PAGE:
John Flannery and Former Nixon White House Counsel, John Dean
On 9-11, I was rounding the Lincoln Memorial and had a clear view across the Potomac to the Virginia side where I saw a mushroom cloud that rose to the sky composed of dirt and debris.
I worked in the Cannon House Office Building at the time and called my staff to discover that the twin towers in New York had been attacked by terrorists, as had the Pentagon in Virginia – and the plane that crashed into the Pentagon was that great dirt cloud I watched rise up high into the air.
By October, a bi-partisan U.S. Congress approved the so-called USA Patriot Act. It was a bitter event because we missed an opportunity to do better. The House Judiciary Committee had cobbled together a unanimous bi-partisan compromise under Committee Chairman Jim Sensenbrenner but at the 11th hour, just before the floor vote, then Republican House Speaker Dennis Hastert replaced Sensenbrenner’s Judiciary Committee compromise bill on the House floor with a wide-ranging wrong-headed substitute.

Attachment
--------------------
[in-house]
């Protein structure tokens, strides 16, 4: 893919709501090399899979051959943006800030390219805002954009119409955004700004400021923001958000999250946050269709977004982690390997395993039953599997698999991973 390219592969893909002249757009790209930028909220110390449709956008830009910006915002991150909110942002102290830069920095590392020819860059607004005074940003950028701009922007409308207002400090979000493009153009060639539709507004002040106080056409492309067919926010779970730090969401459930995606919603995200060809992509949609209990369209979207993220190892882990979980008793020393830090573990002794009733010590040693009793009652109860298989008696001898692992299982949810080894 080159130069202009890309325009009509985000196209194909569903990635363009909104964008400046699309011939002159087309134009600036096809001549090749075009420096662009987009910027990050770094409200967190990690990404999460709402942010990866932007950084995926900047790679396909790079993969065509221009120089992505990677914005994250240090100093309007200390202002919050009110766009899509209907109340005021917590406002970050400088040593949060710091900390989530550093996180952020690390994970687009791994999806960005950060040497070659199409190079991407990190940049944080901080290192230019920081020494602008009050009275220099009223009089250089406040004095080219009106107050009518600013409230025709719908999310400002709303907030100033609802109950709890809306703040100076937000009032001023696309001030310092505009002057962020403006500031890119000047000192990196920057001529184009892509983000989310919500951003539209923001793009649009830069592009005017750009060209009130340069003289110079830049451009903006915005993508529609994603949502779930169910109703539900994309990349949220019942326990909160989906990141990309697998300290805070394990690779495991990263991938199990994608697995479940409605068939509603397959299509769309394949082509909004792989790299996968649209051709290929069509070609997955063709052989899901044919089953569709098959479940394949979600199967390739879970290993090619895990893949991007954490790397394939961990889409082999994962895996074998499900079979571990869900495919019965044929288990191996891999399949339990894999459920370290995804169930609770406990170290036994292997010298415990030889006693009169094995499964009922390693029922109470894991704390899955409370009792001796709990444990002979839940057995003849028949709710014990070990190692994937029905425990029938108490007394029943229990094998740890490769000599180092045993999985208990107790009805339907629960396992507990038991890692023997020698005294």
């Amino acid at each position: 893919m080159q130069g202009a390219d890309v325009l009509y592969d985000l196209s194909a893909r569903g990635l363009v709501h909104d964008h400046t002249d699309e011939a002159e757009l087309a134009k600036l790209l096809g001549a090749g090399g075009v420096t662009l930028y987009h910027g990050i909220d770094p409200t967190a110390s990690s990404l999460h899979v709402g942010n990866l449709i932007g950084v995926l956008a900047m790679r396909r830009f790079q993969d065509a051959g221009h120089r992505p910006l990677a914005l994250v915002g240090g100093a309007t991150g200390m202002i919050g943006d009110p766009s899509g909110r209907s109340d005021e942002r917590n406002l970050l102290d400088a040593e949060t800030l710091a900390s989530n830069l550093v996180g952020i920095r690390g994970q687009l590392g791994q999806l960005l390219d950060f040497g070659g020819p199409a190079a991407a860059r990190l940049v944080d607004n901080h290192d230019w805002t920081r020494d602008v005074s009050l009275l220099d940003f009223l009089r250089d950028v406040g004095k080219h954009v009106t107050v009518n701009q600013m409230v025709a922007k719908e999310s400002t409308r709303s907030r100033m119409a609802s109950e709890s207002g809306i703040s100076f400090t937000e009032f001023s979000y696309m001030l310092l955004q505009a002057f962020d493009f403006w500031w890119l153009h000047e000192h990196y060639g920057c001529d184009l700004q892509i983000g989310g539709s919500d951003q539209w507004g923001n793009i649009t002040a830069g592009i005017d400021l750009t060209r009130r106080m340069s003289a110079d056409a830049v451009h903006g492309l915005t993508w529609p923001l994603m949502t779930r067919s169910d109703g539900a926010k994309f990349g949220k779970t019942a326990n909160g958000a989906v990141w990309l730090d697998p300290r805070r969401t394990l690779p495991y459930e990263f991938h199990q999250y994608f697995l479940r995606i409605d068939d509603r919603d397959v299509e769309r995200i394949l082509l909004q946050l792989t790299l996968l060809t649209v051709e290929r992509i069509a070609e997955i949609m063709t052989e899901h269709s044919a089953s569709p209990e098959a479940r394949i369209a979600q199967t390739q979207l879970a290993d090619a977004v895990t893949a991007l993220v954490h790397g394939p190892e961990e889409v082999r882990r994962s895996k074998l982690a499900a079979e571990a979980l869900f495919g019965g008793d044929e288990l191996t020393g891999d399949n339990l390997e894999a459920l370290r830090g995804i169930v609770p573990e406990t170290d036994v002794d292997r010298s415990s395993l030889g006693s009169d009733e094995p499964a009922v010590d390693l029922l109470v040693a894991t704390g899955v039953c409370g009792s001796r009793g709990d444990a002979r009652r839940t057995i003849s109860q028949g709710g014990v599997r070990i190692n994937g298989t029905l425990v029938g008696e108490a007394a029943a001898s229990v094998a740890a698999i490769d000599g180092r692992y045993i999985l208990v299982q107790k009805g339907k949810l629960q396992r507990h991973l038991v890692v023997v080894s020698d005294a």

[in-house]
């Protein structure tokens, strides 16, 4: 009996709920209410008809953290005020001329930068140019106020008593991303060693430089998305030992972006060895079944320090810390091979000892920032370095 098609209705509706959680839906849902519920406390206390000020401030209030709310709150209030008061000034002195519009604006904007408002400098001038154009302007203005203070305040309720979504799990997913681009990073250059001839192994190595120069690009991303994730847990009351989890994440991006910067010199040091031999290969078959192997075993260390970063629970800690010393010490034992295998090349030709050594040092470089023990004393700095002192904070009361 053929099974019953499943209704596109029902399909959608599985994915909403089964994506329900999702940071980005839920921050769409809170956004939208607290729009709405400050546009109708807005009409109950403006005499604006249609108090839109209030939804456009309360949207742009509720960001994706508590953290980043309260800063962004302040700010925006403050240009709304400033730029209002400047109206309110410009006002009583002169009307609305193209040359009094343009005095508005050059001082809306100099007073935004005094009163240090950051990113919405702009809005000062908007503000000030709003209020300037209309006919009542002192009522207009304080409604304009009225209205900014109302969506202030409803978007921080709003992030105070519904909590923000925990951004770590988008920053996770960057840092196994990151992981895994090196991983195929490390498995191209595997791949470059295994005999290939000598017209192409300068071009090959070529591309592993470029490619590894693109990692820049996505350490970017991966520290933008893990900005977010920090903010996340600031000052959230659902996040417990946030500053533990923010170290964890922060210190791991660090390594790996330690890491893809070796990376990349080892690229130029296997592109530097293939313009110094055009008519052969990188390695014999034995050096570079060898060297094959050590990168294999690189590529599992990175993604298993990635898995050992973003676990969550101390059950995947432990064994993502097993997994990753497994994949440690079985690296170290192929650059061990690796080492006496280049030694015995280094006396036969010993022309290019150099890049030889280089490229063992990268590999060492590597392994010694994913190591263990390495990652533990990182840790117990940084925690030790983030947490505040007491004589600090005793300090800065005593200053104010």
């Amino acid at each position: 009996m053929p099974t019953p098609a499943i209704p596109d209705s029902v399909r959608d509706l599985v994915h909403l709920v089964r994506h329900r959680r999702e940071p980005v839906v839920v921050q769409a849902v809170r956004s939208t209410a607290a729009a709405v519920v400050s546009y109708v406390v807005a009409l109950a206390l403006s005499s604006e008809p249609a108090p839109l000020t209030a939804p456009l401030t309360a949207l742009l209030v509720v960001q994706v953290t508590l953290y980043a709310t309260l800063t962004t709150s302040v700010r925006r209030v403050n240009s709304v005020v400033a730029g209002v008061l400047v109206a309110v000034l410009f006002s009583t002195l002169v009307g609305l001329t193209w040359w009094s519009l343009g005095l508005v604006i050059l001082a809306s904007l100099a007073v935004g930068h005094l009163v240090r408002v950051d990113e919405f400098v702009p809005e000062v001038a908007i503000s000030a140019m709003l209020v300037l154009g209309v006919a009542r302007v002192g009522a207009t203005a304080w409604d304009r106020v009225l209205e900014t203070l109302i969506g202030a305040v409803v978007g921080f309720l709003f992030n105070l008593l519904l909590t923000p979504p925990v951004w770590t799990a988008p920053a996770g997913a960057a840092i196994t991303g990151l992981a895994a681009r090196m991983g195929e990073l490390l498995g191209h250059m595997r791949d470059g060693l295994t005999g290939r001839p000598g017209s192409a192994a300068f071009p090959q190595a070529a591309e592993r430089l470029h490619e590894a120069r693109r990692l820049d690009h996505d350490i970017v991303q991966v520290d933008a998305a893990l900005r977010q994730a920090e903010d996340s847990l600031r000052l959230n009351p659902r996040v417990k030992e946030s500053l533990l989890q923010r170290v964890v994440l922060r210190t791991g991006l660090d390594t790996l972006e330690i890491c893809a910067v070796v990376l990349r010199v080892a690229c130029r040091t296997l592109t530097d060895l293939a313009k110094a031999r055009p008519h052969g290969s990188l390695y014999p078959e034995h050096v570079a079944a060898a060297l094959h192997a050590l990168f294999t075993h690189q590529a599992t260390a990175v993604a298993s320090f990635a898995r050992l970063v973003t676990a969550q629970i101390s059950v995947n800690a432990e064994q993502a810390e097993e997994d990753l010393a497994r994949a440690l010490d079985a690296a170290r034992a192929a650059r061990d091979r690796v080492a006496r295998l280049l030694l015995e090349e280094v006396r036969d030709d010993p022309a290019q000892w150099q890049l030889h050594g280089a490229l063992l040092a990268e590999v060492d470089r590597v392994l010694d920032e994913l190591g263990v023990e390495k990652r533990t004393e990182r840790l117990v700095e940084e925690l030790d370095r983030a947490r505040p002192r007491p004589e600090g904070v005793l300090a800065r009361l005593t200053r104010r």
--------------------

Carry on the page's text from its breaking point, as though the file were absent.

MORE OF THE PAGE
You really should read the bill as most members of Congress never did; there were only two copies of the bill available at the time of the vote. Continue reading →
[The lawsuit] boils down to nothing more than an attempt to define my Biblical views against homosexuality as a crime..
..Clearly, this lawsuit is intended not only to silence me as an effective voice of opposition to the ‘gay’ agenda, it is also to intimidate everyone else who would dare to follow my example.